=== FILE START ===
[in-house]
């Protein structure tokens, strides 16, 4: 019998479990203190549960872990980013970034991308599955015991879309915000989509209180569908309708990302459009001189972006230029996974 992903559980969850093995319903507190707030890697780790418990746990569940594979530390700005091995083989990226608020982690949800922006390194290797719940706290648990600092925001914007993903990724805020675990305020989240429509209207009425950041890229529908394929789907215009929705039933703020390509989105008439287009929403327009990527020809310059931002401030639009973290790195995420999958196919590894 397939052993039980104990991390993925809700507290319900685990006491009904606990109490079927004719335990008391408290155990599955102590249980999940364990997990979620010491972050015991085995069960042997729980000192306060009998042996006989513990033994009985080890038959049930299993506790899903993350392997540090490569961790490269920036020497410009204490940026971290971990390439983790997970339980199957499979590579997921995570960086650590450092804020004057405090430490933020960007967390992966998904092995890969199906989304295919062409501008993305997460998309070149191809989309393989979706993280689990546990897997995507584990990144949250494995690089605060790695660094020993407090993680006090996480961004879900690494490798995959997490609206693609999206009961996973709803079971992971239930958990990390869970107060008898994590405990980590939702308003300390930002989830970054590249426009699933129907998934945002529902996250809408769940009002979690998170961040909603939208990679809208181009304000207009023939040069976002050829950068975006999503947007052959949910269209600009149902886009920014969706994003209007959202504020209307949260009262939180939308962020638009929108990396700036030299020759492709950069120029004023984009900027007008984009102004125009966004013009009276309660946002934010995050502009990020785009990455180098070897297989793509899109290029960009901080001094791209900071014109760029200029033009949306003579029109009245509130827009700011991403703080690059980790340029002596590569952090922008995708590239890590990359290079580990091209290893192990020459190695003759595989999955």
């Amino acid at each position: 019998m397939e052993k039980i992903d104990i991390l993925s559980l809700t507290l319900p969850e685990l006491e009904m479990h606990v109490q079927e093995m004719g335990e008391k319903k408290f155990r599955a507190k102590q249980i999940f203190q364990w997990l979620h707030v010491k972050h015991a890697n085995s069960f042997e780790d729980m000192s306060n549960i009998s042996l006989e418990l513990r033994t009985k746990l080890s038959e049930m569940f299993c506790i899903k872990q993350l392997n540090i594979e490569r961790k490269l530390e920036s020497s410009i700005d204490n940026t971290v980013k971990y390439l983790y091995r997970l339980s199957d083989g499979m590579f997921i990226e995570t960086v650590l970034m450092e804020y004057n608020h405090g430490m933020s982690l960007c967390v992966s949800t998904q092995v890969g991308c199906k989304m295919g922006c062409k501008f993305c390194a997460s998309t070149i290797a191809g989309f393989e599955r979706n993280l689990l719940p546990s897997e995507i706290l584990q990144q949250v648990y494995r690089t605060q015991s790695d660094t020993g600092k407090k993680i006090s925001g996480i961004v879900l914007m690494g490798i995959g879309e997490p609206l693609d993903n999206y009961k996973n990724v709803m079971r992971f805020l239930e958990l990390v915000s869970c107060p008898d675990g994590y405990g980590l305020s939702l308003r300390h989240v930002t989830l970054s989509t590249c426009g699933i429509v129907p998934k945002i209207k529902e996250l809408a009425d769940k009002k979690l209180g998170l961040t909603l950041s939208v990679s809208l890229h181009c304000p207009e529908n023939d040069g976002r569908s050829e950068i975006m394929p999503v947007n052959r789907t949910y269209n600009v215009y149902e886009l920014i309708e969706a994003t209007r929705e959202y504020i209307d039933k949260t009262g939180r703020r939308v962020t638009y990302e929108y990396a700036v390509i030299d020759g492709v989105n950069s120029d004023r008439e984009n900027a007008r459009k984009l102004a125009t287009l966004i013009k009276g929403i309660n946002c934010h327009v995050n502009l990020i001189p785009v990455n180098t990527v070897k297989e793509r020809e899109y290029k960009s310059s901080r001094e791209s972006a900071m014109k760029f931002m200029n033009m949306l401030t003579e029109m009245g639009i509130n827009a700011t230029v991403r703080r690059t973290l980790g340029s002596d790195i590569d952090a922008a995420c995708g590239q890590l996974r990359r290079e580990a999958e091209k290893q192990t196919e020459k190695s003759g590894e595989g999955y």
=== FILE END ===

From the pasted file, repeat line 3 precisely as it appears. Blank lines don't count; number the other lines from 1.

């Amino acid at each position: 019998m397939e052993k039980i992903d104990i991390l993925s559980l809700t507290l319900p969850e685990l006491e009904m479990h606990v109490q079927e093995m004719g335990e008391k319903k408290f155990r599955a507190k102590q249980i999940f203190q364990w997990l979620h707030v010491k972050h015991a890697n085995s069960f042997e780790d729980m000192s306060n549960i009998s042996l006989e418990l513990r033994t009985k746990l080890s038959e049930m569940f299993c506790i899903k872990q993350l392997n540090i594979e490569r961790k490269l530390e920036s020497s410009i700005d204490n940026t971290v980013k971990y390439l983790y091995r997970l339980s199957d083989g499979m590579f997921i990226e995570t960086v650590l970034m450092e804020y004057n608020h405090g430490m933020s982690l960007c967390v992966s949800t998904q092995v890969g991308c199906k989304m295919g922006c062409k501008f993305c390194a997460s998309t070149i290797a191809g989309f393989e599955r979706n993280l689990l719940p546990s897997e995507i706290l584990q990144q949250v648990y494995r690089t605060q015991s790695d660094t020993g600092k407090k993680i006090s925001g996480i961004v879900l914007m690494g490798i995959g879309e997490p609206l693609d993903n999206y009961k996973n990724v709803m079971r992971f805020l239930e958990l990390v915000s869970c107060p008898d675990g994590y405990g980590l305020s939702l308003r300390h989240v930002t989830l970054s989509t590249c426009g699933i429509v129907p998934k945002i209207k529902e996250l809408a009425d769940k009002k979690l209180g998170l961040t909603l950041s939208v990679s809208l890229h181009c304000p207009e529908n023939d040069g976002r569908s050829e950068i975006m394929p999503v947007n052959r789907t949910y269209n600009v215009y149902e886009l920014i309708e969706a994003t209007r929705e959202y504020i209307d039933k949260t009262g939180r703020r939308v962020t638009y990302e929108y990396a700036v390509i030299d020759g492709v989105n950069s120029d004023r008439e984009n900027a007008r459009k984009l102004a125009t287009l966004i013009k009276g929403i309660n946002c934010h327009v995050n502009l990020i001189p785009v990455n180098t990527v070897k297989e793509r020809e899109y290029k960009s310059s901080r001094e791209s972006a900071m014109k760029f931002m200029n033009m949306l401030t003579e029109m009245g639009i509130n827009a700011t230029v991403r703080r690059t973290l980790g340029s002596d790195i590569d952090a922008a995420c995708g590239q890590l996974r990359r290079e580990a999958e091209k290893q192990t196919e020459k190695s003759g590894e595989g999955y």